WELCOME to the ATRIAL SEPTAL DEFECT COMMUNITY: This Patient-To-Patient Community is for discussions relating to Atrial Septal Defect (ASD) which is a hole in the part of the septum that separates the atria (the upper chambers of the heart). This hole allows oxygen-rich blood from the left atrium to flow into the right atrium instead of flowing into the left ventricle as it should. This means that oxygen-rich blood gets pumped back to the lungs, where it has just been, instead of going to the body.
Coronary calcium scans are done in a hospital or outpatient office. The x-ray machine that’s used is called a computed tomography (CT) scanner.
The technician who operates the scanner will clean areas of your chest and apply small sticky patches called electrodes. The electrodes are attached to an EKG (electrocardiogram) monitor. The EKG measures the electrical activity of your heart during the scan. This makes it possible to take pictures of your heart when it’s relaxed, between beats.
The CT scanner is a large machine that has a hollow, circular tube in the center. You will lie on your back on a sliding table. The table can move up and down and goes inside the tunnel-like machine.
The table will slowly slide into the opening in the machine. Inside the scanner, an x-ray tube moves around your body to take pictures of your heart. You may be asked to hold your breath for 10 to 20 seconds while the pictures are taken. This prevents movement in the image.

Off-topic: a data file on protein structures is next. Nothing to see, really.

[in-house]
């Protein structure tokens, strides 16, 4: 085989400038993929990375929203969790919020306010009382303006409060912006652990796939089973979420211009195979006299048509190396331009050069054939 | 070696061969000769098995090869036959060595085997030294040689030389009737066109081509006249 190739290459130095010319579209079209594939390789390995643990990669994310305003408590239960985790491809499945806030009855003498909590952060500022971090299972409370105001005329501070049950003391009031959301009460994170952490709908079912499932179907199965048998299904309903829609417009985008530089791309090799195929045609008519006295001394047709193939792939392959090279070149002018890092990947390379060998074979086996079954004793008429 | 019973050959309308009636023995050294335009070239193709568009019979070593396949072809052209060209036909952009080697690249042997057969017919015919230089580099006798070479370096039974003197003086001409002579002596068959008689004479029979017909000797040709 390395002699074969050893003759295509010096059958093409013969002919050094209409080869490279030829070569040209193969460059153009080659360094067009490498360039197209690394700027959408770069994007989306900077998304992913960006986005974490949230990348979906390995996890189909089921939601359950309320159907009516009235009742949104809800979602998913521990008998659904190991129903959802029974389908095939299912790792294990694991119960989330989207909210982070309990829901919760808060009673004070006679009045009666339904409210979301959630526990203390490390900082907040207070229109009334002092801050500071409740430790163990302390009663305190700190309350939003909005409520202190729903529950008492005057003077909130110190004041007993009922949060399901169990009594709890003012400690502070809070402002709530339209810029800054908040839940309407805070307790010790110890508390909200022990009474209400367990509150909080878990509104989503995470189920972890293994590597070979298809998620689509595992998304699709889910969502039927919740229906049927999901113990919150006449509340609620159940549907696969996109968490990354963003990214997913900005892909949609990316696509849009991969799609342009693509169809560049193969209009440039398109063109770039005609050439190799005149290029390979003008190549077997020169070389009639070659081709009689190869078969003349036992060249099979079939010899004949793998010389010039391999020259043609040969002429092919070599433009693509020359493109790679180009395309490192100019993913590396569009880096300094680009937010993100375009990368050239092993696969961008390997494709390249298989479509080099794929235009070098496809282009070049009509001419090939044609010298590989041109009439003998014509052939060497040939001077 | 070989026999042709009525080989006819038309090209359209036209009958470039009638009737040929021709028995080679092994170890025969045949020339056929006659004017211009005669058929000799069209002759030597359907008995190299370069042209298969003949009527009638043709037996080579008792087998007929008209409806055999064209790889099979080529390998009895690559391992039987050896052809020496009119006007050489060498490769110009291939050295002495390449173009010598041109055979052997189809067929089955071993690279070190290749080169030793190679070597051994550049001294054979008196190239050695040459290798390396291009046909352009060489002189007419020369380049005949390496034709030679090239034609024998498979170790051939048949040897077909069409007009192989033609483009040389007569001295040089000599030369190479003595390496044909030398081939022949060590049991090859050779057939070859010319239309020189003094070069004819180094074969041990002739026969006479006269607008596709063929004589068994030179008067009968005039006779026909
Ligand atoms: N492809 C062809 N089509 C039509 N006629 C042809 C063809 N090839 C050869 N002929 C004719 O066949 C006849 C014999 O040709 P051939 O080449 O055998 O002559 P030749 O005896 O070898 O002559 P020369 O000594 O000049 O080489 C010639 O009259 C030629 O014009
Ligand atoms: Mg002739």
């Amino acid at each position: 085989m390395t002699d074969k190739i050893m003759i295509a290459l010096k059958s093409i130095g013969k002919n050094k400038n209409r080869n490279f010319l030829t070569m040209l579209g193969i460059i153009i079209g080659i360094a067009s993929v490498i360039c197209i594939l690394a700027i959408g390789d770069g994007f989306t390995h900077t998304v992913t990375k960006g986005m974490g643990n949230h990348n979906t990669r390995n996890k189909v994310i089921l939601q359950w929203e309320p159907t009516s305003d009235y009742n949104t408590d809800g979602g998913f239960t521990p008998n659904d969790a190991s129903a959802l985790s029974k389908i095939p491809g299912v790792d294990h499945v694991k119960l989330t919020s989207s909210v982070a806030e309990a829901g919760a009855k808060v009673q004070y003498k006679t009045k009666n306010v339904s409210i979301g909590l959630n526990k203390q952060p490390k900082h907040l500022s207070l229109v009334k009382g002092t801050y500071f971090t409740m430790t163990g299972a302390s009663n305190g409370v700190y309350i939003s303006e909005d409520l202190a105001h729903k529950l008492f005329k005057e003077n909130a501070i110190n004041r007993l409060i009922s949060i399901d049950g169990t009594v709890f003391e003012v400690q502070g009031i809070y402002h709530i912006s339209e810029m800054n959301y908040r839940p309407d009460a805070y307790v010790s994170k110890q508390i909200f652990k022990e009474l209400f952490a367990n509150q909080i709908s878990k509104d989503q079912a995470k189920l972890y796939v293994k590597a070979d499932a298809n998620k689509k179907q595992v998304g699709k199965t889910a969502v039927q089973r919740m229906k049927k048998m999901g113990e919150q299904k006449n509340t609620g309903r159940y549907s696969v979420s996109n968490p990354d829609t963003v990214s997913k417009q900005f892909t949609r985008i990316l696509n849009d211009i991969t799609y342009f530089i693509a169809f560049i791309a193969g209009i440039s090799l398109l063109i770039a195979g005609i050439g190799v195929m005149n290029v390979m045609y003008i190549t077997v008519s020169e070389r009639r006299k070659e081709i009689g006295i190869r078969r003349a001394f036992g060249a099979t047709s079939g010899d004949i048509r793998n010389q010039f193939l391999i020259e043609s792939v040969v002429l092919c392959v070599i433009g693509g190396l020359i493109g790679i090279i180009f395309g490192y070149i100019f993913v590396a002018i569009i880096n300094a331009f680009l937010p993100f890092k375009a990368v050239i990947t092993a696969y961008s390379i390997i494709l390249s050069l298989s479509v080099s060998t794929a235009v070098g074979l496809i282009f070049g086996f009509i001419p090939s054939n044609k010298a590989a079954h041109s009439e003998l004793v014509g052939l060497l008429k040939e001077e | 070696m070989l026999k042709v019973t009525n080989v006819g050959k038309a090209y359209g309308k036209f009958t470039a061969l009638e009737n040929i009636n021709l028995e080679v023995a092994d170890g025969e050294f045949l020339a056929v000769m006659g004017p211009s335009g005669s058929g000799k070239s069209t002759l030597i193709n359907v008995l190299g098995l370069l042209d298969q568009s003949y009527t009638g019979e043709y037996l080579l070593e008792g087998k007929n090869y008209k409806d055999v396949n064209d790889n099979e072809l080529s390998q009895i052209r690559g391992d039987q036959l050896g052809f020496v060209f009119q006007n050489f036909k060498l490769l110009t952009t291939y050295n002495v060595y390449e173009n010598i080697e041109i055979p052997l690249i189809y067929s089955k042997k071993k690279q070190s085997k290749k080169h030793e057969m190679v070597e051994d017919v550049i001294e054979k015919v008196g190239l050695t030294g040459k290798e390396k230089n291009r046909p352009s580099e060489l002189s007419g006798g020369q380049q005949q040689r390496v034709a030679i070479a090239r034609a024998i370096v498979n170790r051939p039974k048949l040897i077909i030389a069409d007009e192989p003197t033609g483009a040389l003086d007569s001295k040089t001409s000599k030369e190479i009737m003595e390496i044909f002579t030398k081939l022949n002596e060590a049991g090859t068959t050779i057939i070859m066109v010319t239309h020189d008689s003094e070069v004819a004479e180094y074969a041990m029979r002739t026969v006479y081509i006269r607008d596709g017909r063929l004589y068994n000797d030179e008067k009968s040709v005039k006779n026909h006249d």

During the test, the technician will be in a nearby room with the computer that controls the CT scanner. The technician can see you through a window and talk to you through an intercom system.
You may be given medicine to slow down a fast heart rate. This helps the machine take better pictures of your heart. The medicine will be given by mouth or injected into a vein.
A coronary calcium scan takes about 5 to 10 minutes. During the test, the machine makes clicking and whirring sounds as it takes pictures. It causes no discomfort, but the exam room may be chilly to keep the machine working properly.
If you become nervous in enclosed spaces, you may need to take medicine to stay calm. This isn’t a problem for most people, because your head will remain outside the opening in the machine.
Author/Source: National Heart, Lung & Blood Institute, Division of the National Institutes of Health [NIH]
Retrieved: June 2008